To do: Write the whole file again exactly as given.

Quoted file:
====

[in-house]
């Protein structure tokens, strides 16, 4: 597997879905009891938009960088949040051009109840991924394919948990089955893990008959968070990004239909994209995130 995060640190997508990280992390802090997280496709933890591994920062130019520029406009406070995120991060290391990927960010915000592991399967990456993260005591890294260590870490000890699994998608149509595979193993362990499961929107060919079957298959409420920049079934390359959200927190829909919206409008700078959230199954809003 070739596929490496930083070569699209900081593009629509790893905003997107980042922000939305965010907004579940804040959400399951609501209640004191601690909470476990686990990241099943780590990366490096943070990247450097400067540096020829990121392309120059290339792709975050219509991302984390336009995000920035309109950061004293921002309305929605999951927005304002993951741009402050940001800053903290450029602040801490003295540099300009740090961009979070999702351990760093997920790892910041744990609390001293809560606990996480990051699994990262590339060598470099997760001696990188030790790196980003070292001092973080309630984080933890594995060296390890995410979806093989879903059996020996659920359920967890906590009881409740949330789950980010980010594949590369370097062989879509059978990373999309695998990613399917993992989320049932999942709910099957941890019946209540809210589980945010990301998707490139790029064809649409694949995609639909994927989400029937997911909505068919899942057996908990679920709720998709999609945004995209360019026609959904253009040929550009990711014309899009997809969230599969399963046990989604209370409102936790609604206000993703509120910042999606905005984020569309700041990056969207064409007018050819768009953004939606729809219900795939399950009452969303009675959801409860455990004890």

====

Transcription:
[in-house]
């Protein structure tokens, strides 16, 4: 597997879905009891938009960088949040051009109840991924394919948990089955893990008959968070990004239909994209995130 995060640190997508990280992390802090997280496709933890591994920062130019520029406009406070995120991060290391990927960010915000592991399967990456993260005591890294260590870490000890699994998608149509595979193993362990499961929107060919079957298959409420920049079934390359959200927190829909919206409008700078959230199954809003 070739596929490496930083070569699209900081593009629509790893905003997107980042922000939305965010907004579940804040959400399951609501209640004191601690909470476990686990990241099943780590990366490096943070990247450097400067540096020829990121392309120059290339792709975050219509991302984390336009995000920035309109950061004293921002309305929605999951927005304002993951741009402050940001800053903290450029602040801490003295540099300009740090961009979070999702351990760093997920790892910041744990609390001293809560606990996480990051699994990262590339060598470099997760001696990188030790790196980003070292001092973080309630984080933890594995060296390890995410979806093989879903059996020996659920359920967890906590009881409740949330789950980010980010594949590369370097062989879509059978990373999309695998990613399917993992989320049932999942709910099957941890019946209540809210589980945010990301998707490139790029064809649409694949995609639909994927989400029937997911909505068919899942057996908990679920709720998709999609945004995209360019026609959904253009040929550009990711014309899009997809969230599969399963046990989604209370409102936790609604206000993703509120910042999606905005984020569309700041990056969207064409007018050819768009953004939606729809219900795939399950009452969303009675959801409860455990004890």